Preference balloting enables what’s called an “Instant Runoff.” Normally, in a single-election election, if you require the winner to achieve a majority of votes (as opposed to the commonly used plurality) and nobody does, it’s necessary to call a second runoff election. Asking people to vote twice incurs more costs, more voter fatigue, and reduces turnout. But if you allow voters to specify who their vote would go to in the event of a runoff, you enable an instant runoff. You can determine who gets a majority by reallocating the second-preference votes for voters whose candidates were eliminated in earlier rounds of balloting.
This is, in essence, more “free and fair.” Asking that a winning candidate receive a majority (or at least, in this case, a majority of preference votes), helps unify voters behind that candidate through investiture. It also simply increases the number of people who produced the result – a critical component when you consider that in a place like Arlington, the Democratic primary is likely to decide the general election.
Also, as former Arlington Dems Chair Kip Malinosky argues, “In Arlington, we implemented instant runoff voting for our caucuses to ensure that each candidate had a strong incentive to reach beyond his or her base.” Anyway, for a wide variety of reasons, I join Dave and Kip (and many others) in supporting IRV/RCV.
Currently, Virginia doesn’t allow IRV/RCV in primaries. But let’s say IRV/RCV had been in place for Virginia primaries on June 11, 2019. How might that have changed the results? As far as I can determine, not many were likely to change, but a couple big ones could have. See below for a list or Democratic primaries with more than two candidates, and which ones I think might have changed with IRV/RCV.
- SD7 had three Democratic candidates, but Cheryl Turpin won with 58.8% of the vote, so IRV/RCV wouldn’t have made any difference at all.
- SD10 had three Democratic candidates, with Ghazala Hashmi getting close to 50% of the vote (she ended up with 49.4%). So, unless almost every single second-choice vote from Zachary Brown voters went to Eileen Bedell – an extremely unlikely scenario – Hashmi still would have won.
- SD35 had three Democratic candidates, with Dick Saslaw getting 48.63% of the vote, followed by Yasmine Taeb with 45.75% and Karen Torrent with 5.62%. For Taeb to have won, 4.26% of Torrent’s 5.62% share of the vote would have had to have been reallocated to Taeb. Is that possible? Given that Torrent was basically running on a single issue, opposition to Dominion Energy, it seems possible that would have happened. Regardless, it would have been VERY close; not sure whether Saslaw or Taeb would have won.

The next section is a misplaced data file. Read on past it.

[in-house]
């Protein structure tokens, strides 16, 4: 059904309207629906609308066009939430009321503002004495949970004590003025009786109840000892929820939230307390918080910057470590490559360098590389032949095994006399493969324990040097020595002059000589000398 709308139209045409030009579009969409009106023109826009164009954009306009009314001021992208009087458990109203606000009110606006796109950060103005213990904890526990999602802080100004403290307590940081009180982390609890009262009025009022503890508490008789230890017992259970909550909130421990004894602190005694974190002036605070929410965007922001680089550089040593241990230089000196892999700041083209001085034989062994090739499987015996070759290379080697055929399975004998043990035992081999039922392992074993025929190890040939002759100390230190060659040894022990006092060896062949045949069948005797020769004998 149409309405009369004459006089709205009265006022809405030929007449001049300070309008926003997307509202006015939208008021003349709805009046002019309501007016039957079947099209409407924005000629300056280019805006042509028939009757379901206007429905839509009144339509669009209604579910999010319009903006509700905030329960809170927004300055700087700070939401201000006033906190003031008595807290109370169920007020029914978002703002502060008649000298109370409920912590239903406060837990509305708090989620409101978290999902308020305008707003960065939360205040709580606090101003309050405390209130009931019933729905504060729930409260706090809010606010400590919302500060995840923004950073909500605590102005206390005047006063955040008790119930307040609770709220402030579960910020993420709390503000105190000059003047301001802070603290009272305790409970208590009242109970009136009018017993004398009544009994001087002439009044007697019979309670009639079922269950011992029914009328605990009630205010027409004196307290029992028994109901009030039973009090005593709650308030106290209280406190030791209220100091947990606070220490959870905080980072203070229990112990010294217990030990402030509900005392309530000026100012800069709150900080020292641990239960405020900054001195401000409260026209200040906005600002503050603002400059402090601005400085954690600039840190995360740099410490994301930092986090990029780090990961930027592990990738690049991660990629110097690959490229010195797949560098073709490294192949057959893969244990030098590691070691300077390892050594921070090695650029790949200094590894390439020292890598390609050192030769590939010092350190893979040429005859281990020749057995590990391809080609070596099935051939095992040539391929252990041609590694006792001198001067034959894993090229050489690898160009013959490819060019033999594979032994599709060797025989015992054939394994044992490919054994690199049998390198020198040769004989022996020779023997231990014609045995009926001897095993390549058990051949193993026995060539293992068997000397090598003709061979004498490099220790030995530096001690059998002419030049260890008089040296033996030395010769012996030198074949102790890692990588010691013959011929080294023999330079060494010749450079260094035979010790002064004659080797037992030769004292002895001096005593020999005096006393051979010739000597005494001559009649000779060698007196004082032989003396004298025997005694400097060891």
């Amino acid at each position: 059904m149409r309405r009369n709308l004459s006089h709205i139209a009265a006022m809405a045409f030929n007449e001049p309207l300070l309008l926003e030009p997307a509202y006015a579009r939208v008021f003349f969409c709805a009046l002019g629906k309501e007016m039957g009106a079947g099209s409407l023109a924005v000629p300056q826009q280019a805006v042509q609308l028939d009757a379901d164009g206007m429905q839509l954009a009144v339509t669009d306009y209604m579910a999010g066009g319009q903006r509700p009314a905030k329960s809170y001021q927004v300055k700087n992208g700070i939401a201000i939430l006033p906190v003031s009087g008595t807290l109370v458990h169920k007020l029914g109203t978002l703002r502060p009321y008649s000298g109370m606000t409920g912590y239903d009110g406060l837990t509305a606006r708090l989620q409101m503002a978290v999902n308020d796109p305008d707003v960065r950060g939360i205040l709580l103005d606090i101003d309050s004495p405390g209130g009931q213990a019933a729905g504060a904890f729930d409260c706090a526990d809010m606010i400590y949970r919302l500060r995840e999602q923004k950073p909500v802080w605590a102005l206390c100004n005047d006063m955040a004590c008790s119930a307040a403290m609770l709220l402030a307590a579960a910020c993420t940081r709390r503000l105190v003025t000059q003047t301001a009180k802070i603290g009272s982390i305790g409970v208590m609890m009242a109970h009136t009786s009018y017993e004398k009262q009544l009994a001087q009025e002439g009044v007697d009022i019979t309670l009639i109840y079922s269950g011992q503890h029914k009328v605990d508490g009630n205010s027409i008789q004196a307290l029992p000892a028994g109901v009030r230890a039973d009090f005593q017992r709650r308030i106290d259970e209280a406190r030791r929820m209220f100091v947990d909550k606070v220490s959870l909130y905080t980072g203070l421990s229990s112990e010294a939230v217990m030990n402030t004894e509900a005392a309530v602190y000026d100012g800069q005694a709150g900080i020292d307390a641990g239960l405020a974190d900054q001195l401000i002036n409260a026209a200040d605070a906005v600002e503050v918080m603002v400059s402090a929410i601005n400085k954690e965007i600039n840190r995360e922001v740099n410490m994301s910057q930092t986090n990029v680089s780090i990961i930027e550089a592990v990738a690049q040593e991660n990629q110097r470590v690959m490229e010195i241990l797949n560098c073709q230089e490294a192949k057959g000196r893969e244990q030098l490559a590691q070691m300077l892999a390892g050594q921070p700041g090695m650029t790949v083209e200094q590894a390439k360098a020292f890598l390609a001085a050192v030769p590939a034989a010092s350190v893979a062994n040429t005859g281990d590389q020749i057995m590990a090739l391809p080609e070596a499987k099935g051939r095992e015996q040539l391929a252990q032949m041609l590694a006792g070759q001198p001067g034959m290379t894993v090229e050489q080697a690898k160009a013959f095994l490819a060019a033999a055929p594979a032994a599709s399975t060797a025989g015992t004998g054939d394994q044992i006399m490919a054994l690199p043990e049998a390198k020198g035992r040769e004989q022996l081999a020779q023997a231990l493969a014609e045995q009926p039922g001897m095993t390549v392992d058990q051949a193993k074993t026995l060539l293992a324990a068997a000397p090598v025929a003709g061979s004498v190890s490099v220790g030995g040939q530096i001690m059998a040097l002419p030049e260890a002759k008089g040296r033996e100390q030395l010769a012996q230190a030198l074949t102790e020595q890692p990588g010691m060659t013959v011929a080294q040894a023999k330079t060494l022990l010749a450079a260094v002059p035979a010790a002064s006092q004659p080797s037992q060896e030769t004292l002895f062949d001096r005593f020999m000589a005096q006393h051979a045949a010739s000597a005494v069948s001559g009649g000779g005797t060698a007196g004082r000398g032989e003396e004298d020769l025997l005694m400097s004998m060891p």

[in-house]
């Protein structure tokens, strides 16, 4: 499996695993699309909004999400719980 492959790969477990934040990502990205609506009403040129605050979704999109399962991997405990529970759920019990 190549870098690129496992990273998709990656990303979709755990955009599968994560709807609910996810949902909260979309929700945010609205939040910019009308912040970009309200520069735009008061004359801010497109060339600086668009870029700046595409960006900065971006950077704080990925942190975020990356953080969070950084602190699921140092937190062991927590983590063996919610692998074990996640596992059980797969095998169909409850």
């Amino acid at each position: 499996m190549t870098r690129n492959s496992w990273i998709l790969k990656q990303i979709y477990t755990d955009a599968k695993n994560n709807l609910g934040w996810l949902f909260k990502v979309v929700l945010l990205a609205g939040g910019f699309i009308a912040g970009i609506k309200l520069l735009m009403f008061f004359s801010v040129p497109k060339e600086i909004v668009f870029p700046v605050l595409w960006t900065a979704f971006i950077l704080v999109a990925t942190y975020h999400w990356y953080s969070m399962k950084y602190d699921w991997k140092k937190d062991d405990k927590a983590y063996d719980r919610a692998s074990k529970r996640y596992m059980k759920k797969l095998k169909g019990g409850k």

- HD87 had four Democratic candidates, with Suhas Subramanyam winning 47.23% of the vote. That put Subramanyam ahead of the second-place finisher, Hassan Ahmad, by 24 points. So…no, IRV/RCV wouldn’t have changed this result in this primary.
- HD96 had three Democratic candidates, with Mark Downey receiving 53.69% of the vote. Again, IRV/RCV wouldn’t have changed the result in this one.
- The Fairfax County Board Chair Democratic primary saw Jeff McKay win with 42.45% of the vote, followed by Alicia Plerhoples with 31.41%, Ryan McElveen with 16.35% and Tim Chapman with 9.79%. So Chapman would have been eliminated first, and presumably almost none of his votes would have gone to McKay, since Chapman’s candidacy was basically the anti-McKay candidacy. So Chapman’s votes would have been reallocated to Plerhoples and McElveen. Then, McElveen would have been eliminated, and his votes would have been reallocated. But to whom? I’m thinking more would have gone to Plerhoples, given that McElveen ran a very progressive campaign – as did Plerhoples – but that’s just speculation. But if, let’s say, McElveen had about 21% at that point, and Plerhoples had about 37%, then Plerhoples would have had to have grabbed nearly two-thirds of McElveen’s votes to hit 50%. Is it possible that could have happened? IMHO, yes, but we’ll never know at this point…
- The Hunter Mill (Fairfax County) Supervisor Democratic primary saw Walter Alcorn nearly hit 50% (he got 47.15%) in a five-person field, so…nope, zero chance anyone else could have overtaken him with IRV/RCV.
- Same thing in the Lee District (Fairfax County) Supervisor Democratic primary, where Rodney Lusk ran away with it against three other candidates.
- In the Providence District (Fairfax County) Supervisor Democratic primary, Dalia Palchik ended up winning with 39.78% of the vote, followed by Phil Niedzelski-Eichner at 23.40%, Erika Yalowitz at 13.97%, Edythe Kelleher at 12.73% and Linh Hoang at 10.11%. In theory, someone else could have overtaken Palchik, but I’m not sure why that would have been the case, as Hoang’s, Kelleher’s and Niedzelski-Eichner’s second-place votes presumably would have been scattered among the other candidates, including Palchik. So…no, I don’t think that IRV/RCV would have changed this one.
Any I missed? Let us know in the comments section.
P.S. One could also look at the Fairfax County Democratic Committee’s endorsement process for School Board, particularly the at-large race, where it’s possible that Ilryong Moon might have won in a four-candidate field if there had been IRV/RCV.